OTT in Sport: How to Take Opportunities and Overcome Hurdles

With OTT continuing to hold strong as the buzzword in our industry, it is important to frame any discussion with clarity of the definition.

3 reasons why OTT is made for sports

I have already tried to define what it is and what its challenges are for the business, but the scenario has evolved in the last months; we have been working with Broadcaster and Pureplay operators, and it’s becoming more clear how OTT will play an important role, changing the way fans consume sport.

Going into detail, we asked ourselves:
“Why does OTT lend itself to sport more than other genres?”
For me there are 3 key areas:

Sport goes beyond traditional linear TV. This year at the Rio 2016 Olympic Games, we will see 28 World Championships taking place over 18-days. Although an extreme example, event concurrency within competitions lends itself to OTT as traditional linear TV is not designed to scale for such short-term peaks.

Broadcast production creates far more content than is delivered in the feed to audiences through traditional viewing. Making available unseen content, for example multiple angles of key events, and visualising live data provides a true immersive experience for audiences. With the growth of Augmented Reality and Virtual Reality, I can only see this area growing.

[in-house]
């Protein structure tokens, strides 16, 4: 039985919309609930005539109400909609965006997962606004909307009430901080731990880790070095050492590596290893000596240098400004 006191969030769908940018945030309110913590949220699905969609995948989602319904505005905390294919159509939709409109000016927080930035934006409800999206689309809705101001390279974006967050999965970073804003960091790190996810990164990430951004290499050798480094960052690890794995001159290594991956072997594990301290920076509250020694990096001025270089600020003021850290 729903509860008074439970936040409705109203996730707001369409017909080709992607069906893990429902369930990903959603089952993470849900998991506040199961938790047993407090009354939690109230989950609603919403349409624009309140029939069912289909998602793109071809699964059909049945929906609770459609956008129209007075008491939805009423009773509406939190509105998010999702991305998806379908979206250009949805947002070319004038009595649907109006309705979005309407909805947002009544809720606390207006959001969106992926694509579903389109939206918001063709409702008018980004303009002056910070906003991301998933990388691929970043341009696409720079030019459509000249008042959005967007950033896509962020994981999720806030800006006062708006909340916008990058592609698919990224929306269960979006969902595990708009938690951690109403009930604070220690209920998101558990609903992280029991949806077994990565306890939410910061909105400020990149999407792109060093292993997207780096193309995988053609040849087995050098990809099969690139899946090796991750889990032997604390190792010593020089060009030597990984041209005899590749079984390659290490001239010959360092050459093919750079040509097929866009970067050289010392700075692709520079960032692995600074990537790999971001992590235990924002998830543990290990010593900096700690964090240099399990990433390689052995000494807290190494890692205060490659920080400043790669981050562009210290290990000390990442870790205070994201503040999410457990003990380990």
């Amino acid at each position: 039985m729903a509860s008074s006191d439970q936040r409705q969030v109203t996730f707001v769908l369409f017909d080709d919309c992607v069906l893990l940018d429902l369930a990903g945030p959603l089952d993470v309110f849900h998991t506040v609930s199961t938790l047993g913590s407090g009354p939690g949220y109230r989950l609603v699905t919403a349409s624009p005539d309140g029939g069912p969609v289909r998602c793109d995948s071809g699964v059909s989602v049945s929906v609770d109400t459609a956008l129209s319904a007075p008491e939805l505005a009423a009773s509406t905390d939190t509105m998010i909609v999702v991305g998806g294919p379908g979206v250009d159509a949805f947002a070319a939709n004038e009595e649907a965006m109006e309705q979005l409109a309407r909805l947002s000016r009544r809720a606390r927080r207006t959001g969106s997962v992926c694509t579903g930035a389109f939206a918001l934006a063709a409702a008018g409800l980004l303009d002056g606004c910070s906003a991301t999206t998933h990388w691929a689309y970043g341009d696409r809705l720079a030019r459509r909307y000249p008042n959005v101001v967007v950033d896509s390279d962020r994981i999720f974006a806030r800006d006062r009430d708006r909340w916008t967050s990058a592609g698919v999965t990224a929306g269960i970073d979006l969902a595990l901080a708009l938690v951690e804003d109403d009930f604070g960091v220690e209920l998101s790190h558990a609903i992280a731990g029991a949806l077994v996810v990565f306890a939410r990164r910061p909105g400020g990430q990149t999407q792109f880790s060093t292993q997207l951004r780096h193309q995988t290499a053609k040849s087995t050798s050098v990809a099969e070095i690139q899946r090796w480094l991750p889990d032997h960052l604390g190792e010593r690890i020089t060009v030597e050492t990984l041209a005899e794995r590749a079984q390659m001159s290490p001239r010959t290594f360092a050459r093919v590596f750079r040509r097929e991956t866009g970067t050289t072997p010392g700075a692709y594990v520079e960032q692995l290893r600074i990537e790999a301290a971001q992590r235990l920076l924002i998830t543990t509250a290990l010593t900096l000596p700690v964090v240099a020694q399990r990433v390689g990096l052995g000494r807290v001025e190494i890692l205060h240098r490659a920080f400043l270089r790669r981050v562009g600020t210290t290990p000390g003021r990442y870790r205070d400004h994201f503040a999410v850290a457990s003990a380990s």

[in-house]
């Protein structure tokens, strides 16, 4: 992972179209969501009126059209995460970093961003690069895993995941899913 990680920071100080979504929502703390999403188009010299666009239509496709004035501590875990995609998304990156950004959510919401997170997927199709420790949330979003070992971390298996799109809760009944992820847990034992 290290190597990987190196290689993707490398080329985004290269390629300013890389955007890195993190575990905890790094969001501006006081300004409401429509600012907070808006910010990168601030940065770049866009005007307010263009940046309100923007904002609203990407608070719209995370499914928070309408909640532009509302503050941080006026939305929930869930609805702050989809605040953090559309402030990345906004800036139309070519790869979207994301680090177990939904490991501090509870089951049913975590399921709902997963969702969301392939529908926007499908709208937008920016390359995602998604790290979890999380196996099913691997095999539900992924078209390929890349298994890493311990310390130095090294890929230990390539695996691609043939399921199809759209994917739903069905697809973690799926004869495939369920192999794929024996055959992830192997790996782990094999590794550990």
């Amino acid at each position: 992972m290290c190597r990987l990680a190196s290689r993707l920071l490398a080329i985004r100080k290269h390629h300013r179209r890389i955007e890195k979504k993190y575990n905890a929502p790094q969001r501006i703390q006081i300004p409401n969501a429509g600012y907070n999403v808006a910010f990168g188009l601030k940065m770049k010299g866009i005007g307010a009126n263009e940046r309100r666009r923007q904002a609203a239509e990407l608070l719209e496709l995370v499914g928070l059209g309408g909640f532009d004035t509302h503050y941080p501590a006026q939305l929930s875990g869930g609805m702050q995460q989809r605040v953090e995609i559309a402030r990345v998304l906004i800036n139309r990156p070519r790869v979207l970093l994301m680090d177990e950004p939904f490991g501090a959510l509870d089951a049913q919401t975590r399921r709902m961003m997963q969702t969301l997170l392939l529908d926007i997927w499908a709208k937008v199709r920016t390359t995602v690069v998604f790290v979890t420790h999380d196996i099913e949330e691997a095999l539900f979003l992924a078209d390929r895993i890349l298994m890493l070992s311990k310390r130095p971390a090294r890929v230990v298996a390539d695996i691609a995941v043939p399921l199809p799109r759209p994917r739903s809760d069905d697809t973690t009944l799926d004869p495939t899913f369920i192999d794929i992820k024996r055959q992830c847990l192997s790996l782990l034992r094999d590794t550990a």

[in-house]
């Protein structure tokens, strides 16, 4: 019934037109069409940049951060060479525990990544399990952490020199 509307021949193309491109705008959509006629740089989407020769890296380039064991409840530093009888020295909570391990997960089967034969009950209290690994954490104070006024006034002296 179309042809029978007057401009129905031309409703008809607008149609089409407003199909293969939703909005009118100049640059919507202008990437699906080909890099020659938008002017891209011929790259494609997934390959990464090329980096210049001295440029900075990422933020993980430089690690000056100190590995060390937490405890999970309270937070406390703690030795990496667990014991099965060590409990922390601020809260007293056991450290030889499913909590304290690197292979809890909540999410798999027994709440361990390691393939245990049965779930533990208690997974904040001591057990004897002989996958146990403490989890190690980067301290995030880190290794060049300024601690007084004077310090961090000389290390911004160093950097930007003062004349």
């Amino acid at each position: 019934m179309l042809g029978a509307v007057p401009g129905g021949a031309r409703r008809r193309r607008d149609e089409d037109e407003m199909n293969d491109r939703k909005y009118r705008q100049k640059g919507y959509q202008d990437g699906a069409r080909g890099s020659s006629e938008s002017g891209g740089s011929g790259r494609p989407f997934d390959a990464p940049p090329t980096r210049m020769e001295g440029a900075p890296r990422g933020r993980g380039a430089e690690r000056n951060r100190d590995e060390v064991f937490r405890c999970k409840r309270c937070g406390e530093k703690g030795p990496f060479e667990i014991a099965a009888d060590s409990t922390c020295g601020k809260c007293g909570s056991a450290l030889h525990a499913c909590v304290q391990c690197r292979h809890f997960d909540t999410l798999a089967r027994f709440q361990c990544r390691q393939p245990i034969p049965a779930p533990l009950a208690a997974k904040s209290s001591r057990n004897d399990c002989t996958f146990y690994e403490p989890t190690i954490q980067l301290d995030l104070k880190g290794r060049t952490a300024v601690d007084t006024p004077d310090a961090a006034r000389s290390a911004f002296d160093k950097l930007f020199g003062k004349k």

Fans can view sports on a growing number of devices, even during live: with media streaming devices and Connected TV’s added to the growing list of smartphones and tablets in the market; global audiences expect to receive content on their devices at anytime. Having a platform that supports the introduction of new players in this market is crucial.

Business model

Looking at the ecosystem of Rights Owners, Rights Holders and Sponsors, these relationships have typically worked in collaboration.

To provide some context to how our industry is reacting and the movements within it, we re-visit a theme touched on before: the ‘disintermediation of the conversation’ between those involved in sports production and the audience.

Ultimately, this can be summed up with one word ‘Fragmentation’. Fragmentation of rights, technology and audience habits.

With the business models available, these can be split through a B2B or B2C approach, dependent on the balance between value of rights and breadth of audience.


With all of the above on the table, ultimately it is up to each individual organisation to decide on the big question:
“What are you trying to achieve?”

On the way to your goals, there will be hurdles to overcome and opportunities to take. At this stage every issue has two sides – here are some topics you should consider when planning your OTT strategy:



Working with small and large sport organisations, broadcasters, media companies and sponsors, we are exploring all of these topics. If you are interested in the most effective ways to leverage opportunities and overcome hurdles, we would welcome a discussion with you.